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South Bend Lathes Models 5, 205,
405 & Type 15   
Original Versions of the "Workshop" 9-inch Lathe
South Bend Home Page    South Bend 9-inch Workshop Home Page   Model 15
Original Model 405

Listed by the factory for many years as having been first manufactured 1935 the 9-inch "Workshop" South Bend was actually in production during late 1933 as the "Model 5", with the earliest promotional literature yet discovered being a January 1934 pamphlet of ready-prepared advertisements for dealers to place in their local press. In April of 1934 the company produced a simple guide to the new lathe as a 3-fold sheet, printed on both sides and showing a heavily re-touched picture of a lathe rather different to the ones advertised in January. The April lathe had a round knob on the apron to engage the clasp nuts and a top slide quite different to any seen on a South Bend before; its lower casting was bolted down through semi-circular slots at each side and had a  "turned-up" end that acted as a support bracket for the feed screw. In the illustration the bed and feet appear to have been cast as one piece (though this is almost certainly artistic licence), while the tailstock was shown as a casting without daylight beneath the spindle line. There is a good chance that this machine was a prototype, pressed into service as a photographic model and with preparatory work done on the catalogue (which may have been for internal use only), during late 1933. If you have a South Bend like this (shown below), please do make contact, it's a very rare machine indeed. By mid 1934 the lathe was sufficiently well-established to appear in a Repair Parts Bulletin, dated 15th August, and the official sales brochures were in circulation. Although the first catalog must have been numbered No. 5-A (though an example has yet to be found) the following editions 5-B, 5-C, 5-D and 5-E (the latter in two versions with one having most prices removed), were dated on the front cover as October 1934. Strangely, although all were dated identically, the printer's chronology on the rear varied: 5-B was printed on 3-20-35, 5-C on 10-27-34, 5-D on 10-29-34 and both editions of 5-E on 10-27-34.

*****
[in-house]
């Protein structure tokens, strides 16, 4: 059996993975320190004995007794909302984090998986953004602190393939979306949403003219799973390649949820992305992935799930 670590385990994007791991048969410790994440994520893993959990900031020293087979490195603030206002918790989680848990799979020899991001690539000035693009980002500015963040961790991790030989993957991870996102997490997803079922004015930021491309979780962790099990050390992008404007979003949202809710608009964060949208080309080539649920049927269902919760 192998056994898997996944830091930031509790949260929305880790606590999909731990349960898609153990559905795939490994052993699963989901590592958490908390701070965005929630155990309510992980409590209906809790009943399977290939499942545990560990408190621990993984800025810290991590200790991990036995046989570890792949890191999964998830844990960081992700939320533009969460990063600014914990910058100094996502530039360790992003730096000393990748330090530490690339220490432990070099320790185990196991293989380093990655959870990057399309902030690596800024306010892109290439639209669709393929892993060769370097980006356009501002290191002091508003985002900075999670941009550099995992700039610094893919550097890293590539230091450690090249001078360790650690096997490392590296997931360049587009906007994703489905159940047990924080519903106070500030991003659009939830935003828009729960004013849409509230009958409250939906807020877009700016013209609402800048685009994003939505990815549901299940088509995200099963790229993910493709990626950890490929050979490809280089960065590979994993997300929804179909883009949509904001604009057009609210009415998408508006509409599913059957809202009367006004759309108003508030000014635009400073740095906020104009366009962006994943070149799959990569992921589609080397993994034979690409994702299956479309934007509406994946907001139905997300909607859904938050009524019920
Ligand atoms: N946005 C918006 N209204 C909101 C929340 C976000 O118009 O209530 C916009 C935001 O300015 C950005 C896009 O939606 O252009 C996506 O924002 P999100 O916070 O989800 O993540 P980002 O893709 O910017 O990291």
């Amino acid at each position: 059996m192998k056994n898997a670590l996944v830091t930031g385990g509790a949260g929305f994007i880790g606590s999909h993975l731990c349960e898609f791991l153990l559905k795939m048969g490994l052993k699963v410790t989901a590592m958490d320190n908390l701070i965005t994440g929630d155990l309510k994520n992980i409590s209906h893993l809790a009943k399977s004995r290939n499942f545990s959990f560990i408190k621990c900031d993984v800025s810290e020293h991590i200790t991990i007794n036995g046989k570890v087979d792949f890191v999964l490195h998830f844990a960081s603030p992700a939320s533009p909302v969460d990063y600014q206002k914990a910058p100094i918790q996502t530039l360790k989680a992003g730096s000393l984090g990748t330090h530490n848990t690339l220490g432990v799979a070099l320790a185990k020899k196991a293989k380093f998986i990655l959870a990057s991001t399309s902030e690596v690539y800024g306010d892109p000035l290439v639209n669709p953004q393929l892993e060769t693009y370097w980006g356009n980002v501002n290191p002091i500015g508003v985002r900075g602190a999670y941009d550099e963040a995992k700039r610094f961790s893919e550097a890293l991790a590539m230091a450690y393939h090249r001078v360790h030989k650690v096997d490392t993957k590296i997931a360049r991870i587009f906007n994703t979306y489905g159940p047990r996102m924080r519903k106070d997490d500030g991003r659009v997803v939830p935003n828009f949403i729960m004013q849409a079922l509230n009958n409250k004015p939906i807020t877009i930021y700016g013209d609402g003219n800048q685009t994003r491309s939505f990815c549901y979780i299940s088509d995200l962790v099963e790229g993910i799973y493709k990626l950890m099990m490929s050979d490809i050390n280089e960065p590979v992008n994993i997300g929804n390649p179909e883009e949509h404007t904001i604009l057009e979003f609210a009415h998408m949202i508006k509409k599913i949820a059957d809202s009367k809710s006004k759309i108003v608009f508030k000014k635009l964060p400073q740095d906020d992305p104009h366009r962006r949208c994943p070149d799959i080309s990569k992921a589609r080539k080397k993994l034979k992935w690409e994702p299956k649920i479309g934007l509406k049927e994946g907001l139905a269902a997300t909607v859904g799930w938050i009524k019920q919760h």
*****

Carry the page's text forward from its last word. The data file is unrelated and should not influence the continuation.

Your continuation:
In order to distinguish the various versions offered, the lathe was given a model type that reflected its drive system:
Model 5 - bench lathes for drive by line shafting
Model 405 - equipped with a bench countershaft or on floor legs with an adapted bench countershaft drive
Model 205 - mounted on cast-iron legs with drive from a wall or ceiling-mounted double friction countershaft
Model 205 - on cast-iron legs with an oil pan tray and a double-friction countershaft
Before the well-known 3-model range of the late 1930s (A, B and C) the lathe developed through the Type 15, a machine with numerous detail improvements - although of almost identical general appearance.
Continued below:

9-inch "Workshop" Model 205 for drive by remote countershaft or line shafting

9-inch "Workshop" Model 205 with oil pan stand and for drive by remote double-friction countershaft or line shafting

9-inch "Workshop" Model 405 driven by the bench-type countershaft. The same Model number was used when the lathe was bench mounted.

Continued:
Although, at a cursory glance, the original Model 5 and "9-inch" of the mid to late 1930s appeared very similar, there were many differences and the former can be immediately identified by a distinctive oil hole, formed as a lip just above the leadscrew clasp-nut handle - or, if the very early catalogue is to be believed, by a round knob to engage the clasp nuts. However, the Model 5 also varied in other significant ways and, as the evidence shows, the design cut too many corners to keep the price low and South Bend were obliged to make several modifications during the first six months of production. In addition, as the new lathe was brought to market, there were a number of other very minor changes with the screw-on, spindle end-thrust ring secured by a grub-screw on early models but a split-clamp on the later (as it was on the later 9-inch Workshop model); the location of gib-strip screws in the cross slide was also modified and doubtless other small differences exist that will only be found by a careful comparison of several examples. The changewheels on the 405 were, at 20 DP, of a finer pitch than the "Workshop" type and the compound gears (two gears on one shaft) were fitted with distinctive pinned sleeves and (presumably to make sure that an owner who took them apart could not possibly be confused) the larger of the pair carried cast-in letters proclaiming, "compound gear" and a note of the ratio obtained. The leadscrew, at the point where the gear fitted to its end, had a diameter of 5/8", later increased to 9/16". The leadscrew used on all Model 5 and Type 405 lathes was an Acme form, 3/4-inch in diameter 8 t.p.i. left-hand pitch - and bought in (as it seems were all South Bend leadscrews, from a specialised supplier of such items).